Estate and gift tax exemptions are portable, meaning that those amounts can pass from one spouse to another after the first spouse passes. For couples who have not yet used all of their exemptions and one spouse passes away prior to 2026, completing the portability election allows the deceased spouse’s unused exemption (DSUE, pronounced “dee-soo”) to port over to the surviving spouse and be combined with their exemption at the time. Note: an estate tax return (Form 706) must be filed and the portability election made on the return. Portability does not automatically happen. The IRS has increased the amount of time for survivors to make this election and simplified the reporting of values on the 706. Another important note: Generation Skipping Transfer (GST) tax exemption amounts, which pertain to another type of transfer tax to beneficiaries two or more generations below the donor, are NOT portable.

Below are three trust vehicles that could be considered to reduce, eliminate, or assuage estate tax. It is important to seek counsel from an experienced attorney when considering these types of strategies.


One mechanism for utilizing the exemption amount is to create a trust for the benefit of a family, including the spouse as primary beneficiary, called a Spousal Lifetime Access Trust (SLAT, pronounced “slat”). A SLAT constitutes a completed gift in trust to one’s spouse from which that spouse can request distributions of income and principal. Therefore, the donor spouse could also indirectly benefit. The gifted assets are out of the taxable estate of both the donor spouse and the beneficiary spouse. They have access to the funds and the assets can pass down to heirs at the beneficiary spouse’s death. These can be complicated but powerful tools for efficiently transferring wealth.


Like a SLAT, an Intentionally Defective Grantor Trust (IDGT, pronounced “id-jit”) is another mechanism by which a client can transfer assets into an irrevocable trust, thus removing the value from his/her taxable estate, but can continue to have responsibility for paying income taxes. Irrevocable trusts are separate tax entities from grantors and have separate tax rate schedules. However, an IDGT allows the grantor to be taxed on the income from the trust, meaning the grantor can further remove value from their taxable estate. Furthermore, any potential appreciation of the assets transferred to the trust are not subject to estate tax. Paying the tax may seem like a disadvantage rather than a benefit, but trusts hit the highest marginal rates significantly quicker than individuals (for 2024, 37% rate at $14,451 of income for trusts vs. $731,201 of income if married filing jointly). When the goal is to reduce the taxable estate, paying income taxes at individual rates as opposed to trust rates is an advantage. Again, this is all very complex – seek guidance from competent advisors!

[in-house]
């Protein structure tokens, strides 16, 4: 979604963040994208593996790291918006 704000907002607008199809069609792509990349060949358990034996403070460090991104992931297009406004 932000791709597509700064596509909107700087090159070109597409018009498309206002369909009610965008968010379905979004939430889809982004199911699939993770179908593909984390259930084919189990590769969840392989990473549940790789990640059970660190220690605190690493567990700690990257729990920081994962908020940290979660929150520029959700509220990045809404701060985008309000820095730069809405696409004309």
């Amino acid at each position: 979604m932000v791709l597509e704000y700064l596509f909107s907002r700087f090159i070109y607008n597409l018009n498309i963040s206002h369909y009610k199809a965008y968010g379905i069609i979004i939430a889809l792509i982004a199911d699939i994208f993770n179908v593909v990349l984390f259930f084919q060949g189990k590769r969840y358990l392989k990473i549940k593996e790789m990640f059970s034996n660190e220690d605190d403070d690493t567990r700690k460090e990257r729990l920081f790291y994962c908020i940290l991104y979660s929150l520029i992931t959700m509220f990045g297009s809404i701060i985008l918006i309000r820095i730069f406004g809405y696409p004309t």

With the growth of the middle Tennessee area over the last 15 years, one sneaky asset that may push clients into a taxable estate (exceeding the exemption amount) is their residence. A Qualified Personal Residence Trust (QPRT, pronounced “queue-pert”) is a helpful vehicle when trying to get a home (and its potential future appreciation) out of your estate at a reduced gift tax amount, without having to pay transfer taxes on the value of the home at your death. The home is placed in trust for a set term, up to twenty years (the grantor(s) must live the entire term of the trust for this to work), and they retain the right to live in the house during the term (which provides a “present interest value” that reduces the taxable gift), and at the end of the term the house passes to the beneficiary of the trust. Caution: if the donor outlives the trust term and wishes to stay in the residence, they must then pay rent to the the trust or to the trust beneficiaries! This could also be an effective way to further reduce the taxable estate while moving assets to younger generations, if the beneficiaries of the trust were children of the donor.

These are just a few examples of structures and strategies to help reduce the potential estate tax burdens that could spring up after exemptions are reduced. At a current estate tax rate of 40%, not only is the confiscation significant, but there could be an unnecessary liquidity crisis when trying to pay the tax bill. Just because clients may not have an estate tax issue this year does not mean that they won’t have one in the future. Don’t get caught “frozen on the ladder of life” and make plans accordingly! Truxton specializes in helping clients navigate these complex issues and coordinate with other professionals such as attorneys and accountants to bring about positive outcomes for all. Give us a call or stop by our office and discuss your unique situation with one of our experienced professionals, before 2026, when the sun goes down!